Let’s face it, many of us are looking at adding the job title of “teacher” to our resumes this year. Not actually, but you get our point. Parents always play a role in their children’s education, but this co-teaching is new.
You are faced with the reality of schooling for your children, or preschool, work, and maintaining the household. It’s overwhelming, but we are going to get through this. Many parents are deciding to turn to homeschool or opting to take an online approach.
Either way, most of your time is going to be spent indoors with your children, how do you find balance?
Twins Cities Kids Club wants to help you through your school year. We provide parent advice and tips and a free membership card for exclusive events throughout Minneapolis and St. Paul.
What Does School and Preschool at Home Look Like?
First, you will want to prepare a space where your child can focus on their schoolwork or do some preschool lessons. A dedicated area will help both you and your child adjust to your new roles.
You do not have to go all out. Your house doesn’t have to look like a classroom. A kitchen table will work fine. For preschool at home, a kid’s size table is a better option.
Clearly communicate with your child that this is the space where you will work together. Collaborate with your child on supplies they will need. Set up an area where the supplies are easily accessible and within your child’s reach.
Help your child feel comfortable in their environment. You can achieve this by inviting them to help you gather the supplies needed for activities.
As your children work, be present with them. Proximity will be your most valuable tool and help reassure them with the transition. You can give them attention by telling them what you see, focusing on their efforts, pin-point progress, and asking questions.
- Be attentive: Encourage them with a helpful, reassuring nod or a small, supportive smile. Doing this informs your child that you’re right there for them.
- Focus on their efforts: Let your child know that their effort did not go unnoticed. You can do this by saying things like, “Even though you were frustrated, you kept working and got through it.”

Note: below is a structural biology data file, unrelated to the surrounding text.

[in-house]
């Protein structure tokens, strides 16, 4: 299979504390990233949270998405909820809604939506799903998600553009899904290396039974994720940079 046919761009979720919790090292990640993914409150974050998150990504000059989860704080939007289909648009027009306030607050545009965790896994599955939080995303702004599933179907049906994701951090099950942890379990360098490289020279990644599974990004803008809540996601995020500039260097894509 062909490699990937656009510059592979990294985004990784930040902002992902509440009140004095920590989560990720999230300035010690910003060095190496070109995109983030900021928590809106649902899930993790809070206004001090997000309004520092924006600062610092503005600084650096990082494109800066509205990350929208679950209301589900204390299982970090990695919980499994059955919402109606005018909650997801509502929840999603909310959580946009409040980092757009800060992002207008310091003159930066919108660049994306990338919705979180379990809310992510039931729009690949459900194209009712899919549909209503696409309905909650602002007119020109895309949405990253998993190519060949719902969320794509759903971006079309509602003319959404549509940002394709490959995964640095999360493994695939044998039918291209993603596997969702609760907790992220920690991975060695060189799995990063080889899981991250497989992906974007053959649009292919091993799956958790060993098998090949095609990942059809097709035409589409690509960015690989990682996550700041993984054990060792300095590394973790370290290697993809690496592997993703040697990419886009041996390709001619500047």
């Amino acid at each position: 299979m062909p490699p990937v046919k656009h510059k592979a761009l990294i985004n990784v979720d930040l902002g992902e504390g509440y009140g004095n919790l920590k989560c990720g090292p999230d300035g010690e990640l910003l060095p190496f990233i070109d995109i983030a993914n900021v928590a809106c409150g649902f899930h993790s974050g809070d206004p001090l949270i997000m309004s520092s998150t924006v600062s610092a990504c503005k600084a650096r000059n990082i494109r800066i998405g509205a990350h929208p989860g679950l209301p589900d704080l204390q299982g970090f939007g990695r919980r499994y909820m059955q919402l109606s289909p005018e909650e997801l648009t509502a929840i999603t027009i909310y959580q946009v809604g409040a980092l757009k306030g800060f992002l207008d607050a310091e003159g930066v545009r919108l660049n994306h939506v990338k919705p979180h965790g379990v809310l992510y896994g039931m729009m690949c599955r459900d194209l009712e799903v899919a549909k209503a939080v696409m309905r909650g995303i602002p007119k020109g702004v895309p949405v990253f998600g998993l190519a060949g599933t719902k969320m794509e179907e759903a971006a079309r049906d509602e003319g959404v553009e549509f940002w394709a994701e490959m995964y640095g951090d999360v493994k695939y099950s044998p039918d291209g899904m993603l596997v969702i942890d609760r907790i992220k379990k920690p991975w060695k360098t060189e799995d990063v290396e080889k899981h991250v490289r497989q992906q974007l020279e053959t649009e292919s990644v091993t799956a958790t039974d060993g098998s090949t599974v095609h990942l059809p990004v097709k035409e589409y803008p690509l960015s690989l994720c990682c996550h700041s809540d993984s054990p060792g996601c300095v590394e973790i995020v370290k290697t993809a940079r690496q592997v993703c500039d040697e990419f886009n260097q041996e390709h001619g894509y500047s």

- Tell them what you see: You did an excellent job focusing when you were tracing that letter. I love that you mixed red and yellow together to make orange for your picture.
- Pin-point their progress: You have already finished five. Only three more to go!
- Ask them questions: Can you tell me about your picture? I wonder what will happen next, what’s your idea?
Form a Routine
Children thrive when you provide them with a routine and structure. Create a routine that will work best for you and your child. Your routine can look different depending on whether you are participating in distance learning or doing a home school route.
Create a daily schedule around either what their teacher sends or the activities that you have planned for the day. Your child can help with their schedule by drawing pictures and creating labels. Hang the schedule somewhere easy to see in your prepared school environment. Having the schedule handy will help you and your child stick to the daily routine.
Here’s an example of a daily routine:
- 7:00-8:00 AM: Your child has free-play time while you take a few moments for yourself and prepare breakfast.
- 8:00-9:00 AM: Eat breakfast and morning routines- get dressed, brush teeth, make beds, etc.
- 9:00 AM: Start your lesson or get on the computer for virtual learning.
- 10:00-11:00 AM: Take a break for snack time and outdoor time. This is the perfect time to start some of the daily household chores. Load and start the dishwasher or put in a load of laundry.
- 11:00-11:30 AM: Have constructive free-play time while you prepare for an activity or complete another household task.
- 11:30-12:30 PM: watch a video that goes with the lesson or work on a themed activity that matches the lesson.
- 12:30-1:30 PM: Lunchtime and more outdoor time if weather permits.
- 1:30-3:00 PM: Quiet time which can be reading, audiobooks, or resting.
- 3:00-3:30 PM: Finish any other work you plan on doing for the day.
Hopefully, this outline will provide you with ideas on how to create one that fits your family’s needs.
Flexibility is Key
We all have off days. Some days you will just have to roll with the punches. Don’t stress it if your routine is thrown off for the day. Another way to be flexible with your schedule is to observe your child.
If you notice your child is enjoying a certain lesson, expand on it. Maybe you will find that they are struggling with a concept, spend a little more time focusing on it.
Your child will reap the benefits and enjoy learning when you observe their strengths and weaknesses. Change your lessons to best suit your child.
You’ll Need to Prioritize
The well-being of your child is your number one priority. Create time for your child to make connections. You can do this by having an open dialog with them about how they are feeling mentally. Have your child connect with their teachers either through text, emails, or video conferences.
Your happiness and well-being is also a priority. It’s impossible to pour from an empty cup. Make the time to practice self-care. Take time to invest in yourself, pencil in your daily workout.
Schedule time for you during the day. Clearly communicate with your child what you need to accomplish and what times you will be doing so. Take the time to check-in with loved ones whether through phone call or FaceTime.
Nothing about our “new normal” is normal. Allow yourself and your child to have a beginner’s mindset. Confidence and competency will develop over time.
Join Twin Cities Kids Club to read more reliable parenting advice to get you through your school year.